Children are being exposed to the risk of liver damage or disruption in mental health due to alarming levels of lead and cadmium found in plastic and other soft toys sold in Delhi, Chennai and Mumbai, says a new study.
"Dangerous levels of lead and cadmium have been found in PVC (Polyvinyl chloride) and soft toys being sold in the markets," said Toxics Link, an environmental non-governmental organisation. Soft toys account for 35 percent of India's total production of toys.
With no legal and binding standards that stipulate the safety limits of the heavy metal contents in toys, internally manufactured or those imported, the issue of safety is left largely up to the manufacturers' discretion and judgment, the report states.
"Since a large number of toys are imported into India, cheaply, or are made in the informal sector, with little or no quality control, it was important and appropriate to examine the issue of lead and cadmium in toys," said Ravi Agarwal, director Toxics Link at a press conference in New Delhi.
"It is common to see small children and infants chew and play with soft plastic toys, which are the subject of this investigation."
Lead and cadmium are proven poisons, being neurotoxins and nephrotoxins. Neurotoxins are agents that can cause toxic effects on the nervous system while nephrotoxins are agents that can cause toxic effects on the kidney.
Even the tiniest amounts can have long-term and measurable effects on children, while at the same time displaying no distinctive symptoms.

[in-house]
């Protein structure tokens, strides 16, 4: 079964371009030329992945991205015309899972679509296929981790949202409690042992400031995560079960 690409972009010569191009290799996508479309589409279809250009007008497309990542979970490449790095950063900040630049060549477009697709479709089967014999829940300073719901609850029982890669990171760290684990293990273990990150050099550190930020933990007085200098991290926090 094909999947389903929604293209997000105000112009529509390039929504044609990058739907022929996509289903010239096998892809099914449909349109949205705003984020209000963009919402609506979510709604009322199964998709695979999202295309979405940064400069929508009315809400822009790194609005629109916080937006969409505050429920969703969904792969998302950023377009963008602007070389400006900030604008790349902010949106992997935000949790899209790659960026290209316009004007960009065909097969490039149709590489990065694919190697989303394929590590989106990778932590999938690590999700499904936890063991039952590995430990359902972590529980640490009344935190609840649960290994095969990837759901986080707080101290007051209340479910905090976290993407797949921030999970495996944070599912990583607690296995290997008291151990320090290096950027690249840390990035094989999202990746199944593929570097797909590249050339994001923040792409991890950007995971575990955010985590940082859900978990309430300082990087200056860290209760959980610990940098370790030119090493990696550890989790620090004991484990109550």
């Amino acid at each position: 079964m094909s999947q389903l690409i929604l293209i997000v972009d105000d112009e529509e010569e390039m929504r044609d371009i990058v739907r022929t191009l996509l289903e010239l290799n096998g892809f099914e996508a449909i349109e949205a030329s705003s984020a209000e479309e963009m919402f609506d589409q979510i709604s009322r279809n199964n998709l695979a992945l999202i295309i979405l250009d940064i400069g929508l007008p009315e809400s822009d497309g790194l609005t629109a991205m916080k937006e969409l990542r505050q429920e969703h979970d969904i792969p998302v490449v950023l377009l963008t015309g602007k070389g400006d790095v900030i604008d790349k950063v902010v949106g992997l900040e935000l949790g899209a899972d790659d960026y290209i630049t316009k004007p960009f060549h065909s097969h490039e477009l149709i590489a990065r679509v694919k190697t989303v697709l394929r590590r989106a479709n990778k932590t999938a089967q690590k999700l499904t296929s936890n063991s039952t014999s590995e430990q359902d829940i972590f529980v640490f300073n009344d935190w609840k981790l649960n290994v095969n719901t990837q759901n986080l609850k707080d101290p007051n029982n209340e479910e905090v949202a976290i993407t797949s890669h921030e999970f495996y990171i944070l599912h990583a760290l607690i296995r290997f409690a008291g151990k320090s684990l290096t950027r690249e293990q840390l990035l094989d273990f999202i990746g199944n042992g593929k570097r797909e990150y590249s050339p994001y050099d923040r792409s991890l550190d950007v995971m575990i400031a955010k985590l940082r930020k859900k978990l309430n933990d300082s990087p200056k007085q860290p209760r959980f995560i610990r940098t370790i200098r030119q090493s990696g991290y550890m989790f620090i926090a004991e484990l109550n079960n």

Lead being a cumulative in nature is absorbed into the blood stream, some of it is filtered out and excreted, but the rest is distributed in the liver, brain, kidneys and bones.
All toys samples examined contained varying concentration of lead and cadmium. Eight samples (close to 30 percent) from Mumbai contained more than US Consumer Product Safety Commission (CPSC) standard of 200 ppm of lead in vinyl blinds. Five samples (close to 20 percent) had more than 600 ppm of lead, which is the limit set by US Environmental Protection Agency (EPA) for painted toys.
Seeking to draw attention of policymakers and researchers, Agarwal said: "We hope this study will help trigger off larger investigations both in the amounts of heavy metals as well as the exposure they cause to children."
Toxic Links has been specifically researching and working on areas of migration of heavy metals like lead and cadmium in vegetables, as well as use of mercury in various sectors like lighting, chloral alkali, healthcare and traditional medicines.
The samples of toys were collected from Mumbai, Delhi and Chennai as they are India's largest manufacturer and supply centres for unbranded toys to their surrounding suburban and rural areas.
Mumbai and Delhi account for nearly 95 percent of the toy production in India.